The Compete pillar features just about what you'd expect from a game like Call of Duty: You or your clan can compete in pre-arranged tournaments for everything from a "Trophy," which will be attached to your Elite persona, to a real-life Jeep (Black Ops edition, of course). When Modern Warfare 3 launches, Activision promises everything from Group versus Group competitions, to clan versus clan, "even intra-clan tournaments and competition and leagues." They call this "programming" and, much like a television lineup, Elite is going to be trying to program something for everyone. If shooting pictures instead of domes is more your speed, they gave an example of a screenshot contest in which players can upload in-game grabs directly from their file share.

Improve
Once you've reduced the sphere of competition from the entire world to a smaller, more manageable group, say your kickball league, suddenly the idea of trying to improve has some actual merit. Jockeying for some merit when you're on the bottom of the 'boards never made much sense, but when that distinction has purpose, improving your skills makes sense. The Improve pillar uses much of the data from the Career pillar to give you some insight into why you're dying so damned much. Never understood the distinction between all those weapons? Every weapon in the game is listed and fully detailed. Bunting says, "If it's in the game, we have tips from the pros on how to help improve your game."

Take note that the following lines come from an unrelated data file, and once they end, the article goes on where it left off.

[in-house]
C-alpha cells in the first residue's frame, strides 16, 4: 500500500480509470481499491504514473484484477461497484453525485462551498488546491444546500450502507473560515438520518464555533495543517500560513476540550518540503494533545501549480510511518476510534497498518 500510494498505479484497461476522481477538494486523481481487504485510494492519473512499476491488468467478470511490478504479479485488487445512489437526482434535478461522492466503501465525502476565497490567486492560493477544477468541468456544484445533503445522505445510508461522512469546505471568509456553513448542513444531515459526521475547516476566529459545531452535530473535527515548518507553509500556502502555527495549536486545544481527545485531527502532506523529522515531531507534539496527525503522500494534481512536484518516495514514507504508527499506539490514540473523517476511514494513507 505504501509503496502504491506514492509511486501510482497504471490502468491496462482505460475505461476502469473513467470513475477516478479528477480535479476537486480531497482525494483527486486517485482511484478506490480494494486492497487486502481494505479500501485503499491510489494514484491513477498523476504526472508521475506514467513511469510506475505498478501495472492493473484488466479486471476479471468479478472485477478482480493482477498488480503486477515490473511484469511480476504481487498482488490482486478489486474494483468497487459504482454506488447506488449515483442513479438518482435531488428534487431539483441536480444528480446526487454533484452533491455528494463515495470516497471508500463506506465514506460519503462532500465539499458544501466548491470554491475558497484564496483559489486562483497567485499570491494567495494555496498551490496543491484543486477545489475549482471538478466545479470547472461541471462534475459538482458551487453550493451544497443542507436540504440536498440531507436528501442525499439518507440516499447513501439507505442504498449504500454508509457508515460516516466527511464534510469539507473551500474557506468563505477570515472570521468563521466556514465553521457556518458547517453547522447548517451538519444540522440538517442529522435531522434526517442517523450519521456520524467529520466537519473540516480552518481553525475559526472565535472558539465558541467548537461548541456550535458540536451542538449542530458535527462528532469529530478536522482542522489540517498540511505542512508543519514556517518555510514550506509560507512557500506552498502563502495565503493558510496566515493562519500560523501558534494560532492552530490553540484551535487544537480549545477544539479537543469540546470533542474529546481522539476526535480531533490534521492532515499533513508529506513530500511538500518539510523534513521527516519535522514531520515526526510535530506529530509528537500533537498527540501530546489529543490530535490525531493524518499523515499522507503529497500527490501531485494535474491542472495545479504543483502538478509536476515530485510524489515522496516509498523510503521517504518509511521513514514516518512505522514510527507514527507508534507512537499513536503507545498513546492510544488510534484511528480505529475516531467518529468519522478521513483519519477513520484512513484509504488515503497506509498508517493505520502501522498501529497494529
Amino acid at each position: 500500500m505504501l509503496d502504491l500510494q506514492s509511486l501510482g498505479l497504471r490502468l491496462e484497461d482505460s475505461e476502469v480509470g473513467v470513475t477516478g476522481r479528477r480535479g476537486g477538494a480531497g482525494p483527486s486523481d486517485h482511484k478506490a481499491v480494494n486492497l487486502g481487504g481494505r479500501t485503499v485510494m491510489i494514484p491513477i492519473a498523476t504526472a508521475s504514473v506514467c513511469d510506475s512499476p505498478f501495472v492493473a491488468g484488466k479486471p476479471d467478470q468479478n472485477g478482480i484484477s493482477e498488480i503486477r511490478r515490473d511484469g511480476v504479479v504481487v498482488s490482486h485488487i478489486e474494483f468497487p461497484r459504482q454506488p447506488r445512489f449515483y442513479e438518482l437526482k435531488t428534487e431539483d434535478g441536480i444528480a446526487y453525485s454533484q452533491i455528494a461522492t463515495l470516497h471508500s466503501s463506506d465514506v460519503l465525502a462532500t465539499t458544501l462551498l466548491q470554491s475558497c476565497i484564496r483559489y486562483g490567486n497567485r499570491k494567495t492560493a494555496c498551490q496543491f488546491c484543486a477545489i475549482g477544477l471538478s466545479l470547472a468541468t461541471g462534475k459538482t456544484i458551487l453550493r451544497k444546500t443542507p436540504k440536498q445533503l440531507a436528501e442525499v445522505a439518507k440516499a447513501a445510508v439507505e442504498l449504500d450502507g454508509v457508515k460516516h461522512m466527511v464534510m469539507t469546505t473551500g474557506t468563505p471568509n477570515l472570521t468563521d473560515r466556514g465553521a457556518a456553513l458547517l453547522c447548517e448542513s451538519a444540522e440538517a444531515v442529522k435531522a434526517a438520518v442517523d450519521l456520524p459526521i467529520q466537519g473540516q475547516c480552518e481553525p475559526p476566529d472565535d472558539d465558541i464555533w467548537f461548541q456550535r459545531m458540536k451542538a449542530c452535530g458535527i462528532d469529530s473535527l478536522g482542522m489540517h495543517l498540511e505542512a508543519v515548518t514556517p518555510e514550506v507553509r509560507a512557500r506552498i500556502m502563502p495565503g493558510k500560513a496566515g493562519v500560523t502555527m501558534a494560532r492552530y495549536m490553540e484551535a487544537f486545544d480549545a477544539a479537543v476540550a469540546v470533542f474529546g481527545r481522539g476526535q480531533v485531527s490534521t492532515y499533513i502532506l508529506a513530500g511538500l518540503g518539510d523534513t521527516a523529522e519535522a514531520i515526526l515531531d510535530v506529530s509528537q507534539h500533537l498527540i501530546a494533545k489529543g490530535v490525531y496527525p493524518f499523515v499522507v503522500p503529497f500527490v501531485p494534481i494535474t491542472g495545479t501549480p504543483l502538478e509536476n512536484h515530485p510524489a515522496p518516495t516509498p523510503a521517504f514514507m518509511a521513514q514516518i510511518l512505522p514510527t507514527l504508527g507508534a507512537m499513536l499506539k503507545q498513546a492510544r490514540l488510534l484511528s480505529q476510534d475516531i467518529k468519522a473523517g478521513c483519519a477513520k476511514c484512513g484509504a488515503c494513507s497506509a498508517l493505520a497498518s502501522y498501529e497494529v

Four Screens
"Elite is constantly evolving," Berger said. "So accessibility is a key part of that evolution. You saw Elite today on the web; however, the Beachhead team has adopted a philosophy we're calling "four screens." That means that not only are we bringing it to the web, but also mobile applications, the TV, as well as in-game." While no one here at Joystiq HQ can figure out the distinction between the "in-game" screen and the "TV" screen, we did understand the "mobile applications" part. Right now that means iOS and Android devices but, in keeping with the "we're evolving" mantra, Berger said, "We're open to supporting any devices that our players want us to support. As long as they're there, we want to be there for them." Hear that N-Gage users? Get your e-petition ready!